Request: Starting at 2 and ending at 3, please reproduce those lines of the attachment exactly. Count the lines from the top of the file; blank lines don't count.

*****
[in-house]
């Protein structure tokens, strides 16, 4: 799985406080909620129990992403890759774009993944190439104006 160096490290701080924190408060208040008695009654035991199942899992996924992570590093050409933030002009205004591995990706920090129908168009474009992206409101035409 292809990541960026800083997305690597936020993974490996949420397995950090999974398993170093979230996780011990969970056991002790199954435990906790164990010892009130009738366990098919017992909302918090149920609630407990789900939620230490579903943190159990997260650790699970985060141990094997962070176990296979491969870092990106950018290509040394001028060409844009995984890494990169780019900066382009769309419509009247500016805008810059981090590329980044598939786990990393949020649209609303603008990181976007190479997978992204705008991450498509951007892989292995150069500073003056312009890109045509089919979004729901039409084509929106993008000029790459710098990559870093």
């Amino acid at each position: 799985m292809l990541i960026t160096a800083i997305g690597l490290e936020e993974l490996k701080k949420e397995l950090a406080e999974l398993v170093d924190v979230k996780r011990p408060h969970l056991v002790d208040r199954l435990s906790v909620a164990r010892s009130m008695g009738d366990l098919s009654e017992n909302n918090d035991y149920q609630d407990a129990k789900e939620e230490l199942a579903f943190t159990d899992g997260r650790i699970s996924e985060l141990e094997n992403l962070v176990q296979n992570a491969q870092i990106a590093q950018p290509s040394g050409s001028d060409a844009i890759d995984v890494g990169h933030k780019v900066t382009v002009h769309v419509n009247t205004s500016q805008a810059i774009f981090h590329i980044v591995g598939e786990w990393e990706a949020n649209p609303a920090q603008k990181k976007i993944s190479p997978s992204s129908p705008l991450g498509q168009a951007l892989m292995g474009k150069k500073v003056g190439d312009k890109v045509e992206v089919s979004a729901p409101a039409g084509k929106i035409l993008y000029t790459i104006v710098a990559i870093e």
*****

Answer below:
């Protein structure tokens, strides 16, 4: 799985406080909620129990992403890759774009993944190439104006 160096490290701080924190408060208040008695009654035991199942899992996924992570590093050409933030002009205004591995990706920090129908168009474009992206409101035409 292809990541960026800083997305690597936020993974490996949420397995950090999974398993170093979230996780011990969970056991002790199954435990906790164990010892009130009738366990098919017992909302918090149920609630407990789900939620230490579903943190159990997260650790699970985060141990094997962070176990296979491969870092990106950018290509040394001028060409844009995984890494990169780019900066382009769309419509009247500016805008810059981090590329980044598939786990990393949020649209609303603008990181976007190479997978992204705008991450498509951007892989292995150069500073003056312009890109045509089919979004729901039409084509929106993008000029790459710098990559870093």
């Amino acid at each position: 799985m292809l990541i960026t160096a800083i997305g690597l490290e936020e993974l490996k701080k949420e397995l950090a406080e999974l398993v170093d924190v979230k996780r011990p408060h969970l056991v002790d208040r199954l435990s906790v909620a164990r010892s009130m008695g009738d366990l098919s009654e017992n909302n918090d035991y149920q609630d407990a129990k789900e939620e230490l199942a579903f943190t159990d899992g997260r650790i699970s996924e985060l141990e094997n992403l962070v176990q296979n992570a491969q870092i990106a590093q950018p290509s040394g050409s001028d060409a844009i890759d995984v890494g990169h933030k780019v900066t382009v002009h769309v419509n009247t205004s500016q805008a810059i774009f981090h590329i980044v591995g598939e786990w990393e990706a949020n649209p609303a920090q603008k990181k976007i993944s190479p997978s992204s129908p705008l991450g498509q168009a951007l892989m292995g474009k150069k500073v003056g190439d312009k890109v045509e992206v089919s979004a729901p409101a039409g084509k929106i035409l993008y000029t790459i104006v710098a990559i870093e």